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Thu, Nov 09

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Fort Smith

"Finding the Lost Dalton" Program & Book-Signing with author Harold Trisler

Finding the Lost Dalton is an important book documenting the location, circumstance, and murder of Deputy U.S. Marshal Frank Dalton. Well researched by Trisler, this book will add to the knowledge of Frank Dalton's career and last days as a federal lawman in the Indian Territory.

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"Finding the Lost Dalton" Program & Book-Signing with author Harold Trisler
"Finding the Lost Dalton" Program & Book-Signing with author Harold Trisler

Time & Location

Nov 09, 2023, 5:30 PM – 7:00 PM

Fort Smith, 320 Rogers Ave, Fort Smith, AR 72901, USA

About The Event

Finding the Lost Dalton is an important book documenting the location, circumstance, and murder of Deputy U.S. Marshal Frank Dalton. Dalton was one of the brave federal lawmen of the Fort Smith, Arkansas, federal court that worked for federal judge Isaac C. Parker. Dalton had brothers who worked with him as posse and after his death became legendary outlaws.

Well researched by Trisler, this book will add to the knowledge of Frank Dalton's career and last days as a federal lawman in the Indian Territory. It is an important addition to the books on deputy U.S. marshals on the western frontier.

Harold Trisler Bio

I waited until I was seventy to write my first book. Maturity was always a trait that I admired in authors. I finally decided to give up on achieving maturity and just go ahead and write the book.

My academic literary education culminated in 1970 when I successfully completed freshman English on the first try. I do a little better on the history side.

I know a lot of living historians. I am a reenactor. I will tackle along side of my talented wife anything from the war of 1812 to late 1800’s trails of Judge Parker. I go from the 1999 Booshway of the SWRR , Civil War Artilleryman, to the Sheriff and regional vice president of Westerners International.

I supported my hobby by being a registered nurse for some forty odd years. I was the head of an inpatient psychiatric unit for twenty-five years. The Fort Smith hospital where I worked, first chairman of the board was Judge Parker. It is all history.

I have been involved in a number of historical films, including the “Trial of Bass Reeves”, which was the first fund raiser for the Bass Reeves statue project. I have now started writing my second book, still no maturity insight.

Review by Tom Wing

Thanks for the shout out in the book Harold! I enjoyed this, and it's so good! cant wait to see it in book form! Congratulations! Finding the Lost Dalton, by Harold Trisler is an important contribution to the historiography of the Deputy US Marshals of Fort Smith but more than that, it is a good story. Trisler focuses on one of the many US Deputy Marshals of Fort Smith whose life ended in a gunfight. More US Marshal personnel died in the line of duty from Fort Smith than any other district in the United States. Frank Dalton, whose brothers met a tragic end of their own, and Deputy James Cole tried to serve a warrant on Dave Smith for larceny and for introducing liquor into Indian Territory. What is well known is Smith resisted arrest, a gunfight ensued, and Deputy Marshal Dalton and Smith were killed. What is not known is exactly where and perhaps why this occurred. Trilser does an excellent job of taking the reader through the twists and turns of historical research. Hunches appear that develop into theories, sometimes proven, or at least partially, and may confirm a research path, but other times result in dead ends and a trip back to square one. Trisler does a masterful job in pulling together a wide range of evidence, including maps, interviews, newspaper accounts, descendant and family stories, as well as court documents. From the evidence he presents logical answers to the unknowns of the story. Speaking for those long gone is a responsibility for those who write history. Trisler exercises compassion, respect, and caution in speaking for and about these people. The book is well cited and includes the popular counts of the event as well as primary resources. Of particular interest to me is that Trisler answered what we call in interpretation the “So What?” question. What does this mean, or why does it matter today? Some of us enjoy learning more about the past, but we can all gain from understanding how our shared and collective past affects us today. Harold Trisler’s effort to fill in some gaps on Frank Dalton is good history that challenges us to think about today and the future.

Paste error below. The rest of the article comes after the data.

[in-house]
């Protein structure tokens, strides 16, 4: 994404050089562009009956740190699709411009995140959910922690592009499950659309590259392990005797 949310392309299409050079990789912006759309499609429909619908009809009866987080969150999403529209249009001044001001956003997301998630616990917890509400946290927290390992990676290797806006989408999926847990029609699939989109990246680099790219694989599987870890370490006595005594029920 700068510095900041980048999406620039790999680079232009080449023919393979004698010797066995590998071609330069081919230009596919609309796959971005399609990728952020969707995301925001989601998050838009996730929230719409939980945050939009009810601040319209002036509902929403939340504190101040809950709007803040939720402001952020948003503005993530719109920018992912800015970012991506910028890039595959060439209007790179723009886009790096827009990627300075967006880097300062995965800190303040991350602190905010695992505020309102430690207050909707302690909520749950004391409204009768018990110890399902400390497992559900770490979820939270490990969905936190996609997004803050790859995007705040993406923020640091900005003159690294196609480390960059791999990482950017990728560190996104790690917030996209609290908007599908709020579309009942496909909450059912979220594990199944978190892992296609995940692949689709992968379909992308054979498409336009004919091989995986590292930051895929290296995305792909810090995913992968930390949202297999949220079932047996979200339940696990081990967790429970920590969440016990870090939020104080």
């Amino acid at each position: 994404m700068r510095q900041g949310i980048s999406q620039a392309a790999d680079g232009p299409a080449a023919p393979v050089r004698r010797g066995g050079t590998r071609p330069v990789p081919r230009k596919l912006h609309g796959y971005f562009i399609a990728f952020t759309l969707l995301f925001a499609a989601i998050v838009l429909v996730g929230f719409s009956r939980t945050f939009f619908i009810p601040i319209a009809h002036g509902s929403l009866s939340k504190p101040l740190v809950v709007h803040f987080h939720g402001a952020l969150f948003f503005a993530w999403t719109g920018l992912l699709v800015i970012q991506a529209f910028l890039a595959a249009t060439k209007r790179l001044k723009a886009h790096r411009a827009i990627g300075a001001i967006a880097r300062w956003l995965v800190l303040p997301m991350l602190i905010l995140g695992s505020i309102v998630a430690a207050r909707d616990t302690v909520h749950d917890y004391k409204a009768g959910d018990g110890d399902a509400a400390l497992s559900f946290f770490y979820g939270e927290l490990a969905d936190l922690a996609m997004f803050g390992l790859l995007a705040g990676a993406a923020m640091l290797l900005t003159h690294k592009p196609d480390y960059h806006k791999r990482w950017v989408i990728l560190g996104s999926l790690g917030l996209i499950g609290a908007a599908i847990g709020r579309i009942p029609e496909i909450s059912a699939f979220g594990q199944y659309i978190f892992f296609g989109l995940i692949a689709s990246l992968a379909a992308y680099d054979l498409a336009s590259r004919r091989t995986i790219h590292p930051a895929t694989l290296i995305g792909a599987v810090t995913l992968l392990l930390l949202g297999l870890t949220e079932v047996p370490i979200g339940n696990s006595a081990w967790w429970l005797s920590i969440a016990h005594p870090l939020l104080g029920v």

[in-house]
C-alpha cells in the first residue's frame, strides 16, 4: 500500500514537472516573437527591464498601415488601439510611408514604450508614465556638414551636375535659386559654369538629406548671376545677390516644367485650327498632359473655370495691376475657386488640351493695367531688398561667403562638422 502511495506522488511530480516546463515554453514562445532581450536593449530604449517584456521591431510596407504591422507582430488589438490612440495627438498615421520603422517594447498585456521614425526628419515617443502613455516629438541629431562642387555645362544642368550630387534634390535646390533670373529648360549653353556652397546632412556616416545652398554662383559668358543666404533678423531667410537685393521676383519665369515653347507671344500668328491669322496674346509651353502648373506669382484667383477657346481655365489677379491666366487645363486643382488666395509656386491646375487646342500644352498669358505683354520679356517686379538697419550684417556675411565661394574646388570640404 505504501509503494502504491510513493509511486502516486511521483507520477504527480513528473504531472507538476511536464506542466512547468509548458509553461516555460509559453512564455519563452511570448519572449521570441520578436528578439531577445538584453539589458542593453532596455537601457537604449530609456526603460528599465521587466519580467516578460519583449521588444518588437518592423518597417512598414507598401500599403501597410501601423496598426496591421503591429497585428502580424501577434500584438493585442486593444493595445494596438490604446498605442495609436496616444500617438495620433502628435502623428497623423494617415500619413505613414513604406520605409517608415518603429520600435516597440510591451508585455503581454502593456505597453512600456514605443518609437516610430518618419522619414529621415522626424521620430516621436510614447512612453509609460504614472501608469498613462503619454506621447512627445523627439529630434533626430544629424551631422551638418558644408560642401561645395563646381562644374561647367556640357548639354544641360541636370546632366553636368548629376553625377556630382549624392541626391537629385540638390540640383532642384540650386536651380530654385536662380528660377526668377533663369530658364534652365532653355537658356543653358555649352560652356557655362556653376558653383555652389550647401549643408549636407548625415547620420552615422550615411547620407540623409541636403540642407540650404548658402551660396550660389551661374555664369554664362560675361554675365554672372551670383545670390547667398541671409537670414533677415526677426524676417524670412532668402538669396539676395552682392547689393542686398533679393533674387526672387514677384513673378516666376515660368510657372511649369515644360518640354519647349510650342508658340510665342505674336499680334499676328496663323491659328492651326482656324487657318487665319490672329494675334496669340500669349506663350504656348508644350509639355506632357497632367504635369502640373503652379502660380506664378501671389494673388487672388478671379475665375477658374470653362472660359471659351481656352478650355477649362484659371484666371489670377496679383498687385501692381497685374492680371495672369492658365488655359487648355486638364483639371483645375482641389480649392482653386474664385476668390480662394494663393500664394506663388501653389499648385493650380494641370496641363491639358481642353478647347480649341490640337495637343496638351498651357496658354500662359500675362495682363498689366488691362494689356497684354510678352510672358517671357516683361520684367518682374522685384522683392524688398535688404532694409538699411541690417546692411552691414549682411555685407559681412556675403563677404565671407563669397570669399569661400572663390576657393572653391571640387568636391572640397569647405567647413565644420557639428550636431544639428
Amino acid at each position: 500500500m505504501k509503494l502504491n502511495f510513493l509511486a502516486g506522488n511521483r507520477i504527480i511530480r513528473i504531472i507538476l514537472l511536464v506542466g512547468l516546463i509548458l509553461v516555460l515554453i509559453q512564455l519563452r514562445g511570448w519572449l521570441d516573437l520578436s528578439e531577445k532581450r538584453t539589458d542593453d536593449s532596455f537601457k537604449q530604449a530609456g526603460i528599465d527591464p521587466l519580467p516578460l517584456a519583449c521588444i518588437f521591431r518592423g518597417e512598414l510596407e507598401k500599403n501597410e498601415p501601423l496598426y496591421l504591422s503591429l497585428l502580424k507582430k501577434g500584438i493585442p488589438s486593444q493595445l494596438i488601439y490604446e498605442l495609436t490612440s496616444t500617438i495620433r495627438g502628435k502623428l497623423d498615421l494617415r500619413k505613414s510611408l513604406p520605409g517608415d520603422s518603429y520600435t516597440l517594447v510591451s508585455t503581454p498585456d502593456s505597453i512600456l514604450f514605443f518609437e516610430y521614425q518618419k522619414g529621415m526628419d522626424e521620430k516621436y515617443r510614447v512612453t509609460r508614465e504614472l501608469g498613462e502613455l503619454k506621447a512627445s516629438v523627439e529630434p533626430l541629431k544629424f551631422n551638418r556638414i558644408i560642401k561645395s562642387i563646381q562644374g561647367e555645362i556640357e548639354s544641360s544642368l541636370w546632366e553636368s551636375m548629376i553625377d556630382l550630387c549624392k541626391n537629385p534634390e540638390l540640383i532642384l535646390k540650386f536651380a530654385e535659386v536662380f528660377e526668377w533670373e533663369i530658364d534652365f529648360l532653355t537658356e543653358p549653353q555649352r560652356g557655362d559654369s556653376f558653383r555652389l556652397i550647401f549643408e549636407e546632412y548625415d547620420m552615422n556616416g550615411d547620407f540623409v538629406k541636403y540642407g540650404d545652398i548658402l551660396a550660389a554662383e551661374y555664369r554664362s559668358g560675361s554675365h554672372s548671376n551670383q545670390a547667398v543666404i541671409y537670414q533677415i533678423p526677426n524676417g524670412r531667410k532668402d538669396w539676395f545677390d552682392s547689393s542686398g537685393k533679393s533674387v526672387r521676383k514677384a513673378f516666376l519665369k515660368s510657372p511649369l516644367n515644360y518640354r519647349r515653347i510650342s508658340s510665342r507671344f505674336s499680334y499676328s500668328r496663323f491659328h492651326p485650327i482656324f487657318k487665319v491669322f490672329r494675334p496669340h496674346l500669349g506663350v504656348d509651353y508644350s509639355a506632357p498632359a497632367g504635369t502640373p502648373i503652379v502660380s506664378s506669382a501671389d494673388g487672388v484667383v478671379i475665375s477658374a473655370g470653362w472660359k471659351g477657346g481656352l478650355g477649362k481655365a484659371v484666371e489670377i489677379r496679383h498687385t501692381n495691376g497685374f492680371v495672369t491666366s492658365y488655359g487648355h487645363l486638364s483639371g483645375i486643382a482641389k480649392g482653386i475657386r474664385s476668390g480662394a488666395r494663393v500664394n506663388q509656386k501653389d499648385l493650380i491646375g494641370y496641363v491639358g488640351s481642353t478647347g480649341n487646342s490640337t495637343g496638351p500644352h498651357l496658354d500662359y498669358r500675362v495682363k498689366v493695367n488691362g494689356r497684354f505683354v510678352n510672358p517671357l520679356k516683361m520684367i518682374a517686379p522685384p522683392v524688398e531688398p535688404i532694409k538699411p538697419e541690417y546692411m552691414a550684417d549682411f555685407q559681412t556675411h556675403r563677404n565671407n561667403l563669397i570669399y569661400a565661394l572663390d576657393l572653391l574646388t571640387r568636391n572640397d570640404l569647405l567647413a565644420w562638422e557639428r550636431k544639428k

Tom Wing Assistant Professor of History Director, Drennen-Scott Historic Site University of Arkansas-Fort Smith Board of Trustees, Arkansas Historical Association (2025)

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